A few years ago I decided we needed a planetarium at my school. I quickly realized that a planetarium was way outside the budget. So, I decided we would have to build one. Another teacher and I collaborated to challenge our high school science and geometry students to design and build a massive geodesic dome that we could turn into a planetarium. We were awarded a grant from the Billings Education Foundation to buy supplies and this is what we came up with:
While doing research for the project I found information about building large scale geodesic domes at Desert Domes, which proved to be a great starting point to figure out dimensions of different frequency domes.
Students then scaled up the dimensions for a 4V (frequency) dome. This type of dome required 6 pentagons, 5 full hexagons and 5 half hexagons (information below). We chose this configuration because it meant we only needed to cut out two different types of triangles: Pentagon triangles with sides labeled AAB and Hexagon triangles labeled BCC (information below). We bought a pallet of corrugated cardboard with white on one side and cardboard brown on the other, made some templates and began cutting triangles.
Initially we had planned to use extra large 1 inch binder clips to hold the structure together but this proved to be fatal two times. The entire dome collapsed as binder clips slid off the cardboard and went shooting across the room. With two fails under our belt, we had to rethink our plan.
Eventually I found Mr. McGroovy Cardboard Rivets online, and they proved to be just the tool needed to get our massive dome built. It takes a team of people to hold, rivet, add a triangle, hold, rivet, repeat, but it is well worth the effort!
Materials Needed to Build a Cardboard Planetarium and Projector
We purchased a pallet of double walled, corrugated 4ft x 8ft sheets. Brown on one side, white on the other. Check with local paper or cardboard box suppliers or order online at...
The U-Line sheets were recommended by Bennie G who build a dome with these plans. They purchased 100 40x48" sheets which allows about 10 sheets for mistakes.
DIY Planetarium Projector
Originally we'd planned to make a box with holes poked in it and a light inside to project stars on the inside surface until I found Paul Bourke's site titled "Dome Projection Using a Spherical Mirror". I immersed myself into Paul's work and ultimately came up with a design for a planetarium projector that would work for our design. I bought a of couple inexpensive plastic shelves (find them here) and cut the supports so the spherical mirror (find it here) and the projector would sit at the correct height.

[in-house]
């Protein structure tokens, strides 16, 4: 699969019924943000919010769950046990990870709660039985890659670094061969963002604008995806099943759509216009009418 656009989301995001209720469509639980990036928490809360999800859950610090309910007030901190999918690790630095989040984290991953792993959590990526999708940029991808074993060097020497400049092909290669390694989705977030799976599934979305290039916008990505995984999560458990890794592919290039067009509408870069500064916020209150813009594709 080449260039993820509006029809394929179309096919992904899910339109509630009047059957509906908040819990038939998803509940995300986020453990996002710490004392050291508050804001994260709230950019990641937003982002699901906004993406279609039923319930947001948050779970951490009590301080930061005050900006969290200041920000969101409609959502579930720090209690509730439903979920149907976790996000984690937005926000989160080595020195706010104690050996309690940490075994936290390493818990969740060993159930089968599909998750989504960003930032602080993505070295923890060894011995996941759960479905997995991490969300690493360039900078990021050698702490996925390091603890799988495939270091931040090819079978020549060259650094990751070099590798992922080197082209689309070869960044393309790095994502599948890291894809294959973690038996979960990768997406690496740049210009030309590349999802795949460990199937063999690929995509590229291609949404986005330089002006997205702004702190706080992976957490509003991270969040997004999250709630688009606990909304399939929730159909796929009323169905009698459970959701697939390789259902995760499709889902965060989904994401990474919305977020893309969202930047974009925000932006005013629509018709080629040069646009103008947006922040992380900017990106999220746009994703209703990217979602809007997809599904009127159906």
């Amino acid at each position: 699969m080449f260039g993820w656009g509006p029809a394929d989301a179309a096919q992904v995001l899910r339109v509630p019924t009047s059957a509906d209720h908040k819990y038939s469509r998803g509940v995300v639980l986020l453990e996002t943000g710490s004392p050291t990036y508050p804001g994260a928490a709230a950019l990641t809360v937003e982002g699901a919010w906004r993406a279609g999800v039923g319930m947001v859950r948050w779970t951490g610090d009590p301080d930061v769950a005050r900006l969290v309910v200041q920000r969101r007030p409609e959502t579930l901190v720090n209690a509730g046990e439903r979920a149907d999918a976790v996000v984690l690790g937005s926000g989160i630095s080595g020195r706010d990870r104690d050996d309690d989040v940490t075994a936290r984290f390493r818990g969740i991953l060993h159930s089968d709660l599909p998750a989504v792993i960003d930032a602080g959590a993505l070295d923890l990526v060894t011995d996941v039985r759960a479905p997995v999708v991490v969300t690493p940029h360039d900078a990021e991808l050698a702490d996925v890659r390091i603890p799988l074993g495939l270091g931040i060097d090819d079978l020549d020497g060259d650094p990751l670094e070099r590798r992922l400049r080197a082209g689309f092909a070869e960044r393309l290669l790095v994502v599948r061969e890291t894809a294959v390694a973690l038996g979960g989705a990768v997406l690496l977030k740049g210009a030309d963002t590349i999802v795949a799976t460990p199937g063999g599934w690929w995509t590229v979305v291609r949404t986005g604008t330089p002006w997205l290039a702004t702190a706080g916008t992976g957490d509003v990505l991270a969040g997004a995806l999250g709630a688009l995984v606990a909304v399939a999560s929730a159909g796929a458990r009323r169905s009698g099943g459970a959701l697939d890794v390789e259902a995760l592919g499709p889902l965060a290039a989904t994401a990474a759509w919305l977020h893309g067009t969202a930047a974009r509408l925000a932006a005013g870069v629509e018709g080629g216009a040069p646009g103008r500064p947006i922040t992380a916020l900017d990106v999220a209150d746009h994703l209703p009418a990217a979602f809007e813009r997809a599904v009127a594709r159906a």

We learned that when it comes to digital projectors, you get what you pay for. We started with a budget Epson projector that worked well (similar models here) but later switched to a Casio DLP projector (similar models here) with much higher resolution. Of course, with greater resolution comes a higher price so go with whatever you already have or whichever model you can afford.
That was all it took! The design and concept worked magically and we saved about $10,000 by making our own!
Instructions for how to build a planetarium projector are in the YouTube video (click here)
By chance I happened to find that Discovery Dome and ePlanetarium make some of their professionally produced planetarium movies available to educational institutions for only the cost of the DVD and shipping! You can purchase these amazing planetarium videos at the Space Update website!
Streaming ePlanetarium from YouTube
Another option is to stream the ePlanetarium videos directly from YouTube, although according to licensing this can only be used for educational purposes and you cannot charge anyone to view them. Visit the ePlanetarium site, click on a video you are interested in and click "View Widescreen", this will bring up a warped version of the video that will play on the projector setup described on this page.
No planetarium, even one made of cardboard, is complete without a way to project an accurate night sky to gaze skyward and enjoy the stars. So, I downloaded Stellarium, a free, open-source astronomy program. It is a spectacular program and even has folklore constellations pre-loaded in the program so you can teach kids about constellations from cultures around the world. Download it even if you don't have a dome - it is amazing!
Solar Walk (App)
Solar Walk has several built in features that allows you to tour the solar system as well as other features of the Universe. It includes tours with narration and has short videos that help you customize the learning experience for whomever is in the dome. Just plug the tablet or phone directly into the projector and let the learning begin. (Get it for your device here: Android / Apple)
Click here to watch:
Craig visits with the crew at Montana This Morning on CBS (KTVQ) about the planetarium geodesic dome and takes them on a field trip to Billings Senior High so they can experience it in person.